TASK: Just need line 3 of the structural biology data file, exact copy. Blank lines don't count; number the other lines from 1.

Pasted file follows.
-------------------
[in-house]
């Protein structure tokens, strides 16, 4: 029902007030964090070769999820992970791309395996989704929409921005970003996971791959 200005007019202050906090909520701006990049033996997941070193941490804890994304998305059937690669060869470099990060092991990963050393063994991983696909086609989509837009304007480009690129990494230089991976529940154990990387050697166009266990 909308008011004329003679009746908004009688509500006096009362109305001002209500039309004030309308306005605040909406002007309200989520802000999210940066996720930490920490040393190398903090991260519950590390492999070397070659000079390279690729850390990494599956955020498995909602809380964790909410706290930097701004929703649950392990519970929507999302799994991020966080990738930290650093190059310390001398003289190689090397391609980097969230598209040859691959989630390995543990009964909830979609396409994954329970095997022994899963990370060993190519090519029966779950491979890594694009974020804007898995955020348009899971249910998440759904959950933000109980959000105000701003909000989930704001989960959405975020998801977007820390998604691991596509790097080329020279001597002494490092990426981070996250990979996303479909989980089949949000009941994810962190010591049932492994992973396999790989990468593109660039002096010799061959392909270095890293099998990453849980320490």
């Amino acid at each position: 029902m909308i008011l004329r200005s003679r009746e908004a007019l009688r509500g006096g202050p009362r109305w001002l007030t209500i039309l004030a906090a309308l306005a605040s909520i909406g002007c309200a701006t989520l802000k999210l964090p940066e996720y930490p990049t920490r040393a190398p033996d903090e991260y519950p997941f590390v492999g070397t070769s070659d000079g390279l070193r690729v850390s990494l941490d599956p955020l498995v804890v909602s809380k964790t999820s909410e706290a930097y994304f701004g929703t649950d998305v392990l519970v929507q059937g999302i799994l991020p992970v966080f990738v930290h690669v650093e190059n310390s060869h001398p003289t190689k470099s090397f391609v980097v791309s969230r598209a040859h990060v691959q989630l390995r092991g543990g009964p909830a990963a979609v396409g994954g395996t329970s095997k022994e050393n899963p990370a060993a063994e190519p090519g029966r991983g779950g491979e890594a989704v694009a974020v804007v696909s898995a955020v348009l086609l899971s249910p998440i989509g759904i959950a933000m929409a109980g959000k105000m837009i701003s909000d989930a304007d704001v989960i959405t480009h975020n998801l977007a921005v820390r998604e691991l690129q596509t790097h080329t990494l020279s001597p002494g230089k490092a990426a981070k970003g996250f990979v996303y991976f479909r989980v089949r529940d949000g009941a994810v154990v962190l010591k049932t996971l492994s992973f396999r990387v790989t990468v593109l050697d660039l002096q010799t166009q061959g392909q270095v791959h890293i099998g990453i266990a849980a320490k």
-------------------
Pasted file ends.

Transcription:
């Amino acid at each position: 029902m909308i008011l004329r200005s003679r009746e908004a007019l009688r509500g006096g202050p009362r109305w001002l007030t209500i039309l004030a906090a309308l306005a605040s909520i909406g002007c309200a701006t989520l802000k999210l964090p940066e996720y930490p990049t920490r040393a190398p033996d903090e991260y519950p997941f590390v492999g070397t070769s070659d000079g390279l070193r690729v850390s990494l941490d599956p955020l498995v804890v909602s809380k964790t999820s909410e706290a930097y994304f701004g929703t649950d998305v392990l519970v929507q059937g999302i799994l991020p992970v966080f990738v930290h690669v650093e190059n310390s060869h001398p003289t190689k470099s090397f391609v980097v791309s969230r598209a040859h990060v691959q989630l390995r092991g543990g009964p909830a990963a979609v396409g994954g395996t329970s095997k022994e050393n899963p990370a060993a063994e190519p090519g029966r991983g779950g491979e890594a989704v694009a974020v804007v696909s898995a955020v348009l086609l899971s249910p998440i989509g759904i959950a933000m929409a109980g959000k105000m837009i701003s909000d989930a304007d704001v989960i959405t480009h975020n998801l977007a921005v820390r998604e691991l690129q596509t790097h080329t990494l020279s001597p002494g230089k490092a990426a981070k970003g996250f990979v996303y991976f479909r989980v089949r529940d949000g009941a994810v154990v962190l010591k049932t996971l492994s992973f396999r990387v790989t990468v593109l050697d660039l002096q010799t166009q061959g392909q270095v791959h890293i099998g990453i266990a849980a320490k």